Fairfield County farmer Dave Brandt believes in the benefits of cover crops, and the proof is in his soil.
CARROLL, Ohio — The fields that belong to central Ohio farmer David Brandt are easy to spot.
He grows the same crops as most grain farmers: corn, soybeans and some wheat. But when those crops are harvested, his fields look very different.
During the off-season -— fall through early spring — his fields are still growing with plants like sunflowers and radishes, mixed with various kinds of grasses that form a layer of vegetation over his soil.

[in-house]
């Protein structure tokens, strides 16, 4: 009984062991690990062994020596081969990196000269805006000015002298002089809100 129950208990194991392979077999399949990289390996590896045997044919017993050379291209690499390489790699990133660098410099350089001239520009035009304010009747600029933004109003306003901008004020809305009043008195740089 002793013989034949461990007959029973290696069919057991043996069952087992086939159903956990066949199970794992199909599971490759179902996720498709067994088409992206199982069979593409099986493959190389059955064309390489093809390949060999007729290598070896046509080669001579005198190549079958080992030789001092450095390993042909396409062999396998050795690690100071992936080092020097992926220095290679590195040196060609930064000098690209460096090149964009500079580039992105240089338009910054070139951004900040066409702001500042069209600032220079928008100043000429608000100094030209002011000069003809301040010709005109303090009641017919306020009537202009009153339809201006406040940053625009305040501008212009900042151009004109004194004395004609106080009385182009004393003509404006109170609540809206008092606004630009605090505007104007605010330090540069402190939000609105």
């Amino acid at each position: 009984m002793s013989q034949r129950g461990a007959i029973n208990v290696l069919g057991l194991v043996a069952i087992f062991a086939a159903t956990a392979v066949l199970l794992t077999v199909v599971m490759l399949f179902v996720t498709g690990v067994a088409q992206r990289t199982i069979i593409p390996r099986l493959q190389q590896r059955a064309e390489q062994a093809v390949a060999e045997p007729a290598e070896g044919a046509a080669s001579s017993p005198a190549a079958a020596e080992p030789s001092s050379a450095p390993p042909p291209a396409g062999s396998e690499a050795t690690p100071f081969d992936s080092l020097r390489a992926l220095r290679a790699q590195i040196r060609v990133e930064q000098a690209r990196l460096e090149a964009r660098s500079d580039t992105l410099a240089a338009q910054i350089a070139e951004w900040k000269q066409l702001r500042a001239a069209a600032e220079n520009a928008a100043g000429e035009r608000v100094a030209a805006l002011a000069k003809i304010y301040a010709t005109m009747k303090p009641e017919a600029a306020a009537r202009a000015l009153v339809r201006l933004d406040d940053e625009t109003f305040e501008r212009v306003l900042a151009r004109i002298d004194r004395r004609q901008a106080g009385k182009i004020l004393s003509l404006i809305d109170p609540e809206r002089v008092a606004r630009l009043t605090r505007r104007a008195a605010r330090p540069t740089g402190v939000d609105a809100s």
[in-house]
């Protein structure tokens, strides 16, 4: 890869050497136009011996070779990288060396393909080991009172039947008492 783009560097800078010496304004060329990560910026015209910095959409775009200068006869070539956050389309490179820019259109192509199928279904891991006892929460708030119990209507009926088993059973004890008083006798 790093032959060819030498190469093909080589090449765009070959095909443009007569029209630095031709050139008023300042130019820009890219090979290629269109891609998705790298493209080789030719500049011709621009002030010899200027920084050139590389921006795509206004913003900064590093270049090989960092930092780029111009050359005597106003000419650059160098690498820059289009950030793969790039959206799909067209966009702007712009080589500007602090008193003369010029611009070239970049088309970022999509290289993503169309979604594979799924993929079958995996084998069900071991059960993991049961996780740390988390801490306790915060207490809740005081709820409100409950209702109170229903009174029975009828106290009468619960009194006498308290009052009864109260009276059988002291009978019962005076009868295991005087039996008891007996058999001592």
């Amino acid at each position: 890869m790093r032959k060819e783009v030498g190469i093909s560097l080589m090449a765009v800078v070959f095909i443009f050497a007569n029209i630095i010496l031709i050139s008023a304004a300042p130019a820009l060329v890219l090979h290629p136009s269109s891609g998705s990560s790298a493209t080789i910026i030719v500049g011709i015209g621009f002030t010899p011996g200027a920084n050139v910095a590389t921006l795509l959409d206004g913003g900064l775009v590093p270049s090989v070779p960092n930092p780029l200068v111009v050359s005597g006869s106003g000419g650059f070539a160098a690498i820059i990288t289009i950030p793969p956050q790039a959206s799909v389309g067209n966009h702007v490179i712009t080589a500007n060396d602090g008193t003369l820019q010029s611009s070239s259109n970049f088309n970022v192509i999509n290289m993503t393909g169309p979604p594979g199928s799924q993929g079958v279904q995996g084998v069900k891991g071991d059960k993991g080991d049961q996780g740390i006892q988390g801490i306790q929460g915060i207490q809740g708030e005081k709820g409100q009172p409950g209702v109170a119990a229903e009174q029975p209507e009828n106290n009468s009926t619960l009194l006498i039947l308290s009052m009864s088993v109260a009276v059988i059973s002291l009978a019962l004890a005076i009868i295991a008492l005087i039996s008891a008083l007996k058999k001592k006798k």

It’s called cover cropping — and the concept is nothing new. In fact, with all of today’s concerns with water quality and nutrient loss, cover crops are arguably more popular now than ever before.
Brandt, 69, has been using cover crops in his no-till operation since 1978, about five years after he went 100 percent no-till.
He needed a way to break up the soil compaction and, not wanting to go back to tillage, he decided that maybe he could use the root action of cover crops to help break up his soils.
“It seemed to loosen the soil; it eliminated the compaction we were having from the surface,” he said.
His way of farming was criticized at first, he said, and some still don’t understand it.
“They (other farmers) thought we were crazy,” he said. “‘Farming in the weeds — he’ll never make it.’
”In truth, Brandt’s fields do resemble a bit of....(To read more...click the link below):